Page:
The other reason I started writing this blog is because I have become convinced that much of the growth of the State, especially its most obnoxious expansions, is the fault of the car.
With some things it’s obvious — the United States federal government has repeatedly used the witholding or the threat of witholding highway funds as a way of bludgeoning state governments to bring their policies in line with federal goals. Highways, bridges and other car-only transportation projects are also classic pork-barrel projects, since they will extend through multiple congressional districts and even states, assured of a wide-range of support. They would also, intentionally or not, benefit from effects like induced demand.
The federal government has also bailed out failing auto-makers on more than one occassion and persecuted potential competitors like Preston Tucker. The car-dependent design of post-war suburbs is also partially the fault of programs set up under the Roosevelt and Truman administrations to promote homeownership. The worst sort of “urban renewal”, such as the destruction of the West End in Boston and the building of all those tower-in-a-park affordable housing developments, were also thanks to federal funds.
But I would argue that it goes further than that: the consequences of promoting car-dependence have also enabled the growth of government. For instance, the environmental consequences of suburban sprawl and car dependency have contributed to the raison d’etre for the Environmental Protection Agency, which is frequently attacked as a major source of onerous regulations. The health effects of obesity, the prevalence of which has been alleged as resulting from car-dependency, have been a driving force of many government programs and food regulations.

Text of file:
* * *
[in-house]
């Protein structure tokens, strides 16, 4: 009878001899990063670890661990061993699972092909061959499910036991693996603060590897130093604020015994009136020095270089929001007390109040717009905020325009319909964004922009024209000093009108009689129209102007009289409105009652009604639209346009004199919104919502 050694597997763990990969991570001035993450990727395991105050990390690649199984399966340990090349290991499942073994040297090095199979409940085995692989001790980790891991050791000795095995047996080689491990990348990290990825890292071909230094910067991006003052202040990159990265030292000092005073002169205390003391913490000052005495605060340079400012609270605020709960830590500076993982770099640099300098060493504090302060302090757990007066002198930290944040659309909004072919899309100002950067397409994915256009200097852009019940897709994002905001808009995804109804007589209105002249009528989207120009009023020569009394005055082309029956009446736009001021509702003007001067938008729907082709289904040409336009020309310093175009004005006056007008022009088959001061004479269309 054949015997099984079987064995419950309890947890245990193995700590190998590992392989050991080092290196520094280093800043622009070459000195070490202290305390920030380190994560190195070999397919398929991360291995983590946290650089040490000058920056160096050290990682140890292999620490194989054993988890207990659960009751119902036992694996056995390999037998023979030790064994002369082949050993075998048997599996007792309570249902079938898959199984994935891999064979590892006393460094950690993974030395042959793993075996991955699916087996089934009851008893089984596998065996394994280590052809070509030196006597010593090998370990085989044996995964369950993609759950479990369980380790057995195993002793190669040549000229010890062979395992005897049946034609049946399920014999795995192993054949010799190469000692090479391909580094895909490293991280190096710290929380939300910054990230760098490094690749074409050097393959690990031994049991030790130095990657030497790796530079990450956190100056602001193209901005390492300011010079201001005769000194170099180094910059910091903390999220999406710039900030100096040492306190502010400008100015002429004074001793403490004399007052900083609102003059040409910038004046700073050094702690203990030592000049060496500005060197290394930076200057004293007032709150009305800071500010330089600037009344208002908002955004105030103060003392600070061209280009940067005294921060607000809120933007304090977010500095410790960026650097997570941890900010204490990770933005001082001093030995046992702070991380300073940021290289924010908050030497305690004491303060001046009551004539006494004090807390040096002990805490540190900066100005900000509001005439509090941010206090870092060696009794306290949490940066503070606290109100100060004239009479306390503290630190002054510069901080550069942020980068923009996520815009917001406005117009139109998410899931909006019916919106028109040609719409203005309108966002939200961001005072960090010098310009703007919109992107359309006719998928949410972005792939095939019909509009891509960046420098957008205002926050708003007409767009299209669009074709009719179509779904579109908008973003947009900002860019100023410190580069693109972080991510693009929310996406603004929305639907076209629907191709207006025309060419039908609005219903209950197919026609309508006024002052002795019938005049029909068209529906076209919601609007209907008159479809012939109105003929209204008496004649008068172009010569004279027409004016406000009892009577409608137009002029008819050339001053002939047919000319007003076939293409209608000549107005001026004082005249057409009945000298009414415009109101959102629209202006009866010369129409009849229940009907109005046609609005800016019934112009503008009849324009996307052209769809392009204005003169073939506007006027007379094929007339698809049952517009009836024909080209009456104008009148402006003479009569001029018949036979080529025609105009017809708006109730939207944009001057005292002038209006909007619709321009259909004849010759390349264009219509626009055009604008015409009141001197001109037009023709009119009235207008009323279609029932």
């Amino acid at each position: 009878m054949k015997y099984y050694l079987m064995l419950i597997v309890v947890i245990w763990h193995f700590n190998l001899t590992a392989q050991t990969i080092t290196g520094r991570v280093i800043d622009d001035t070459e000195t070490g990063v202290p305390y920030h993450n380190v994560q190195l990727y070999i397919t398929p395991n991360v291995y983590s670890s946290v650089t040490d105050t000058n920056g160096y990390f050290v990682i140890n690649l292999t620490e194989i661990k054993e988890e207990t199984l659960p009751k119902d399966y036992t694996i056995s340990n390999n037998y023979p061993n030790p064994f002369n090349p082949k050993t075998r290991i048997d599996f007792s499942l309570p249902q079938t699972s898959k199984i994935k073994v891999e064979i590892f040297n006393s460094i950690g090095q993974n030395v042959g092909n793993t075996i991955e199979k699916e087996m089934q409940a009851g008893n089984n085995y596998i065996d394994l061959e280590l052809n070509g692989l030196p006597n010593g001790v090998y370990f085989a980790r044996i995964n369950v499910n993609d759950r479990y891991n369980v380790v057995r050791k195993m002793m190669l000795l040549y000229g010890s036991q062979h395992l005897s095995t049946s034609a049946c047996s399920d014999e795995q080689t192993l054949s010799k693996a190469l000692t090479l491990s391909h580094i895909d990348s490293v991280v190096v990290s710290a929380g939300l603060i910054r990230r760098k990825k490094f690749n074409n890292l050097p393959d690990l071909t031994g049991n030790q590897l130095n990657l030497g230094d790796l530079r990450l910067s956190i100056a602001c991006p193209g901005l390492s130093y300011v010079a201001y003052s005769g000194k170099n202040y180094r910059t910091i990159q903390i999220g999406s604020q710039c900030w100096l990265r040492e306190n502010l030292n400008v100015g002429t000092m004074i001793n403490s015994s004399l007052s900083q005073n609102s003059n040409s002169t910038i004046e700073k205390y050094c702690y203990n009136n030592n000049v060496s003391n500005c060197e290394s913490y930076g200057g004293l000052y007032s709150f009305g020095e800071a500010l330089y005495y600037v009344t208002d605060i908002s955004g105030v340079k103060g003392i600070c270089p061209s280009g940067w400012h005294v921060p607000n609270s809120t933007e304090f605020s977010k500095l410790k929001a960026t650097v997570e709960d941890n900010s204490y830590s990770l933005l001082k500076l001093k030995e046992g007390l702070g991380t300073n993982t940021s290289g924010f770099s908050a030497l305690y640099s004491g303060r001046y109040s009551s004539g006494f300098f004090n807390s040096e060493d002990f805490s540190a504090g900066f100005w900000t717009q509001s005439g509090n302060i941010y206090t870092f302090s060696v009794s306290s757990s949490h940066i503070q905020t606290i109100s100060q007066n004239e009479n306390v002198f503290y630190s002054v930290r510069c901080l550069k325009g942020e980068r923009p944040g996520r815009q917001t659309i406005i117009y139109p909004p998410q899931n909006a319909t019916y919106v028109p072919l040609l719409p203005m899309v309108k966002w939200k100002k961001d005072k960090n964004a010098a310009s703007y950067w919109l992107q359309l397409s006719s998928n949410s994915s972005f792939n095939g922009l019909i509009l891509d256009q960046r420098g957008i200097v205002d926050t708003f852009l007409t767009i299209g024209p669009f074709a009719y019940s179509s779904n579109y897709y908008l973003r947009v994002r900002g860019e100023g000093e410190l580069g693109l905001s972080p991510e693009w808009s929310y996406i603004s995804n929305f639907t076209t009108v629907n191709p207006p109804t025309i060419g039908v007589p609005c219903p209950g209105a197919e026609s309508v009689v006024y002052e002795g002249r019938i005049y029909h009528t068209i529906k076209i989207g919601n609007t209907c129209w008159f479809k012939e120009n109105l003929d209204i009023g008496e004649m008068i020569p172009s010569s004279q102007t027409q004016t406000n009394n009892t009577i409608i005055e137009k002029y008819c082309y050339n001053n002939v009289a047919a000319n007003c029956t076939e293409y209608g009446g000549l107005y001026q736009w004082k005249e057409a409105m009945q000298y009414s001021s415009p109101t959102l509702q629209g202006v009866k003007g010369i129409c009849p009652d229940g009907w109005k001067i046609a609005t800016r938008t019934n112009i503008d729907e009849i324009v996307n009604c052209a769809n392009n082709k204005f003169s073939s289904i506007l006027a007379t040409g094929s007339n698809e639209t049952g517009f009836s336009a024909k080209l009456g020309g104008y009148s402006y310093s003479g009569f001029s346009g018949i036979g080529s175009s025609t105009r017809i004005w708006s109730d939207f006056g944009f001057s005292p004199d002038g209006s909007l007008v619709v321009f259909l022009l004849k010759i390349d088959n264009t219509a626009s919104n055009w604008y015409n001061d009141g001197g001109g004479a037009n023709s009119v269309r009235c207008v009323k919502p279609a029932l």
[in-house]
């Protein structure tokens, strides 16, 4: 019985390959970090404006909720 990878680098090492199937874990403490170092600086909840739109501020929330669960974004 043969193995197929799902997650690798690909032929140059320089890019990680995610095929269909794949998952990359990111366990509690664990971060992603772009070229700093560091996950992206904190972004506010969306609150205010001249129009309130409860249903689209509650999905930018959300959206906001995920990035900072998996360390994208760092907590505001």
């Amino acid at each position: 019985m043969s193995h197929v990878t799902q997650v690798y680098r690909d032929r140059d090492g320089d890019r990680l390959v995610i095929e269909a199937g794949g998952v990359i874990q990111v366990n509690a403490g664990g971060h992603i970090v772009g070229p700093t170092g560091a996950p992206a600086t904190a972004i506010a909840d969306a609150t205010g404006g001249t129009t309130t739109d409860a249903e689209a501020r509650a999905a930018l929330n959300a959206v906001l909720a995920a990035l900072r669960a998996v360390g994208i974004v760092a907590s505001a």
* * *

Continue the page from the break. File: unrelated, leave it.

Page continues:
Even more controversially, the general decline of American participation in civic life, like political parties, service clubs and so on, which once were so common and provided such services as life, health and unemployment insurance, has been linked to suburban anomie and the way driving cars isolate each other. If that hyp[othesis is correct, then it means that the government has grown so much in the past hundred years to compensate for the civic society eroded by the car.
On the other hand, many clubs that offered insurance policies were bankrupted in the Great Depression and participation in civic activities actually increased among early suburbanites. Even today, voter turnout is higher in suburbs. Similarly, the decline of political parties could be attributed to “good government” reforms in the various levels of government and the tools of mass media and big money making politicians independent of their party.
And yet it seems to me that the car ought to have wrought identifiable changes in government and society, having wrought such havoc on the way we live and work.
Maybe I need a research grant.